Thunder Bay

Kenora, Ont., museum recognized for preserving, promoting Indigenous culture

The Muse in Kenora, Ont., can take some pride in knowing one of its exhibits in 2019, helped contribute to preserving and promoting Indigenous heritage in the province.
Three women wear jingle dresses, similar to those displayed at the Honouring the Jingle Dress exhibit at The Muse in Kenora, Ont. (themusekenora.ca)

The Muse in Kenora, Ont., can take some pride in knowing one of its exhibits in 2019, helped contribute to preserving and promoting Indigenous heritage in the province.

The museum's exhibit, "Honouring the Sacred Jingle Dress" — held in conjunction with the museum's partner, Shiibaashka'Igan — has earned the Ontario Historical Society's Indigenous History Award.

"We also have an Indigenous advisory committee that we consult with, and it was really their idea to do this exhibit," said Lori Nelson, the director of The Muse.

"With some more difficult aspects of our history, with residential schools, Murdered and Missing Indigenous Women and Girls, this time they really wanted to do something that was celebratory of their culture."

"Certainly one of the stories of the origin of jingle dress is from this area, Whitefish Bay area. That's when they decided what we should focus on."

Nelson said the exhibit was interactive, allowing people to hear the sounds the dresses would make when worn by dancers. The dresses have small metal cones on them that make a tinkling sound when they rub together.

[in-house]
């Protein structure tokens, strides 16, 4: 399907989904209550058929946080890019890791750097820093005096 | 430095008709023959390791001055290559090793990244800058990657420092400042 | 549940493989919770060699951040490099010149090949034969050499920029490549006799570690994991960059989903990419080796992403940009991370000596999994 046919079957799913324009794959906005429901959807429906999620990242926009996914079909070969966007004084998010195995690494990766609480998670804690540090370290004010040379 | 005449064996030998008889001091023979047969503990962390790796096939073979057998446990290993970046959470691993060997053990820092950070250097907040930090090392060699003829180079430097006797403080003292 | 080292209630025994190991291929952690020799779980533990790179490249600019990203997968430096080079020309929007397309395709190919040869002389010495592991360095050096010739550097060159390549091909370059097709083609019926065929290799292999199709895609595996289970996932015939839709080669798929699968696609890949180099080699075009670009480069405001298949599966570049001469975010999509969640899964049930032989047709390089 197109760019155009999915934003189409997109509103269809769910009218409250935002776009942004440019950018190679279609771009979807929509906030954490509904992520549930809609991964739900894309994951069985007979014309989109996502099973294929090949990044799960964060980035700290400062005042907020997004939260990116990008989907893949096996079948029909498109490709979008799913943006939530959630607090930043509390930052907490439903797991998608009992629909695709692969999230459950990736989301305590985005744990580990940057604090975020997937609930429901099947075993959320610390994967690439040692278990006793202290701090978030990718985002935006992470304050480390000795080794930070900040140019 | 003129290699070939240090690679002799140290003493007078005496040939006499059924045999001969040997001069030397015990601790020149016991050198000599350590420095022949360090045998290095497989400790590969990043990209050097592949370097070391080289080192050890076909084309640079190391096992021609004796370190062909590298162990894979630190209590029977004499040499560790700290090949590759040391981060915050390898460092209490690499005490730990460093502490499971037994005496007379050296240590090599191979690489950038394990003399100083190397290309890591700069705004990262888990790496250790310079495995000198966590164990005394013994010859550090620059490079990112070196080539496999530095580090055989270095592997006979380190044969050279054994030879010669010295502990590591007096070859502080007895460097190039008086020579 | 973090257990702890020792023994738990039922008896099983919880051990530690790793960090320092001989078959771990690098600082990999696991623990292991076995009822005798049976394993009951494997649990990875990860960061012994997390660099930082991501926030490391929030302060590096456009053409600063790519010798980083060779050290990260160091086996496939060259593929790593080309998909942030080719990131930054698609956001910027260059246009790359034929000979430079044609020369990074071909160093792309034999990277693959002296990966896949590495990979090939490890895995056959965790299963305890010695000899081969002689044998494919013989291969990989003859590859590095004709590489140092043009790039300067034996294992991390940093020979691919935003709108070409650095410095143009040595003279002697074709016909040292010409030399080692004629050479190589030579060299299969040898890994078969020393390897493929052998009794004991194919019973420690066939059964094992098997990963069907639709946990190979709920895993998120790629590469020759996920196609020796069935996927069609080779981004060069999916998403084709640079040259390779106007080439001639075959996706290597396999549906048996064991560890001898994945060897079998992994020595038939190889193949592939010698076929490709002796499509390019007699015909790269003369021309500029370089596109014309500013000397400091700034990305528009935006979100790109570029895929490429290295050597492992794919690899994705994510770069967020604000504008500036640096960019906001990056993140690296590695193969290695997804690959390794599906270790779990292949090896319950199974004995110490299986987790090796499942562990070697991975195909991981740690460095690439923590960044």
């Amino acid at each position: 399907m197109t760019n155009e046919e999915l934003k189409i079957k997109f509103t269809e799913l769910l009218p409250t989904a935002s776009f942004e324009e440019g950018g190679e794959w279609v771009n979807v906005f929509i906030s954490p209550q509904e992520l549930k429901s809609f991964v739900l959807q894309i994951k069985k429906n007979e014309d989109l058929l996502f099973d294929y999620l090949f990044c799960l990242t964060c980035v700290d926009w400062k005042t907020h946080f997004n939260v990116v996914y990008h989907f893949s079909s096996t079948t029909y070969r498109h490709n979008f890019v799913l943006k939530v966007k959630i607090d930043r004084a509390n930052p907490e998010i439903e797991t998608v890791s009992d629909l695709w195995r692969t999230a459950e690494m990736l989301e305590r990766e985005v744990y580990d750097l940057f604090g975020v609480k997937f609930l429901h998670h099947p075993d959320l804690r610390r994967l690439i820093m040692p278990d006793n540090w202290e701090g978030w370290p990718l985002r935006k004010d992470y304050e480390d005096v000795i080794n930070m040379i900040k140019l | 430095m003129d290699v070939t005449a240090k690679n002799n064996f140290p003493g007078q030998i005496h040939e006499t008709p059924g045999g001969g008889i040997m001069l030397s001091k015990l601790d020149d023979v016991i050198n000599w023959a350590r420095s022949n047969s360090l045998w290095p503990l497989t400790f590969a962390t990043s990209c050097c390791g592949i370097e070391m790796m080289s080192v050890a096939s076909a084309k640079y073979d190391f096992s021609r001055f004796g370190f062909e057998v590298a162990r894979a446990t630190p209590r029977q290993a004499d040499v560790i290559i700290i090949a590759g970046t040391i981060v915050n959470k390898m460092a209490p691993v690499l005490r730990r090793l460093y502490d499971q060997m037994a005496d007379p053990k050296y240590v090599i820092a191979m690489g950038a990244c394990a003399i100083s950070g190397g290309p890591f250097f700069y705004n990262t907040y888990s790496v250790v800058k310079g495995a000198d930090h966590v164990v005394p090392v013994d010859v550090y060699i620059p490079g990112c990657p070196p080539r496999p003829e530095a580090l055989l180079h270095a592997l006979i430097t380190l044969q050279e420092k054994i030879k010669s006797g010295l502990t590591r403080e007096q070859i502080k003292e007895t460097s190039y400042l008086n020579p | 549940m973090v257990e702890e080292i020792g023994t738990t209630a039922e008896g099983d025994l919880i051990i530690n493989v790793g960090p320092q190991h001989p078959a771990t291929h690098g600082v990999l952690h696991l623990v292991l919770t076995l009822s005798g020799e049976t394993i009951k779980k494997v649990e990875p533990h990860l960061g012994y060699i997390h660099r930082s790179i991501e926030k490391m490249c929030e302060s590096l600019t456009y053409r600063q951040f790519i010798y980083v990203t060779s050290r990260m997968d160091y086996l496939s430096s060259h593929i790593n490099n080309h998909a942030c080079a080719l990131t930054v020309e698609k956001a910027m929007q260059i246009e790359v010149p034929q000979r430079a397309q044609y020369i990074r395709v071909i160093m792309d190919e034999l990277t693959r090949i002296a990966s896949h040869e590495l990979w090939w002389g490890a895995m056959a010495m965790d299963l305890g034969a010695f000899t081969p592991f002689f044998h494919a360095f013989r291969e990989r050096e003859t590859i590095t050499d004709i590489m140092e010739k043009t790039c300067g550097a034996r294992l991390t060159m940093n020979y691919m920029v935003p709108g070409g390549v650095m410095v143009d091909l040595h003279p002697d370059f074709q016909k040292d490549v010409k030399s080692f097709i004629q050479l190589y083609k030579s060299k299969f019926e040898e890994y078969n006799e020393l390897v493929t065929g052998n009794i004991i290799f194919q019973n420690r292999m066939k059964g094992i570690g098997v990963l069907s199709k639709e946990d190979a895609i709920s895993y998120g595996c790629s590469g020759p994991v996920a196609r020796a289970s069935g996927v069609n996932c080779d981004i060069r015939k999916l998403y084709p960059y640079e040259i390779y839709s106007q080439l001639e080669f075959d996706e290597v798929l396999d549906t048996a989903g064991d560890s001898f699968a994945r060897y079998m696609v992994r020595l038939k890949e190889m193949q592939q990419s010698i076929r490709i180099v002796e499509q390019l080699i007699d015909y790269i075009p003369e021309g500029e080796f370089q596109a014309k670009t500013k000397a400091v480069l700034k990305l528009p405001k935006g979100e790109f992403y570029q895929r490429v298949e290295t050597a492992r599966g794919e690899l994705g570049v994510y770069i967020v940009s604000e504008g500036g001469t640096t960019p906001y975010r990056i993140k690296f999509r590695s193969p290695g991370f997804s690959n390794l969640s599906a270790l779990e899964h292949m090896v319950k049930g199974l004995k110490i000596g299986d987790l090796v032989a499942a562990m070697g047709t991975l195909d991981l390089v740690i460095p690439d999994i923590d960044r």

The Ontario Historical Society described the exhibit as, "exciting and captivating" as the exhibit used sound and movement to show how the dresses work.

"In their dresses, with shining cones jingling against each other, women dance in a circle around the drum in a clockwise direction following the direction of the sun. The circle itself representing the cycle of life," the society said.

"Over the last many years, what I think has been at the forefront for the Lake of the Woods Museum is representing the whole history of our community, and that has meant working closely with Indigenous partners in the community and Indigenous organizations," said Nelson.

The exhibit was created with women who donated their dresses for the exhibit, Nelson said, which was an honour, noting the display took place during the powwow season.

"We decided not to travel the exhibit," Nelson said, noting requests came in from other groups that wanted to host the display.

"A couple of organizations have reached out to us, and we've been able to chat with them, and they will be producing their own jingle dress exhibit, which is pretty exciting."

ABOUT THE AUTHOR

Jeff Walters

Reporter/Editor

Born and raised in Thunder Bay, Jeff is proud to work in his hometown, as well as throughout northwestern Ontario. Away from work, you can find him skiing (on water or snow), curling, out at the lake or flying.

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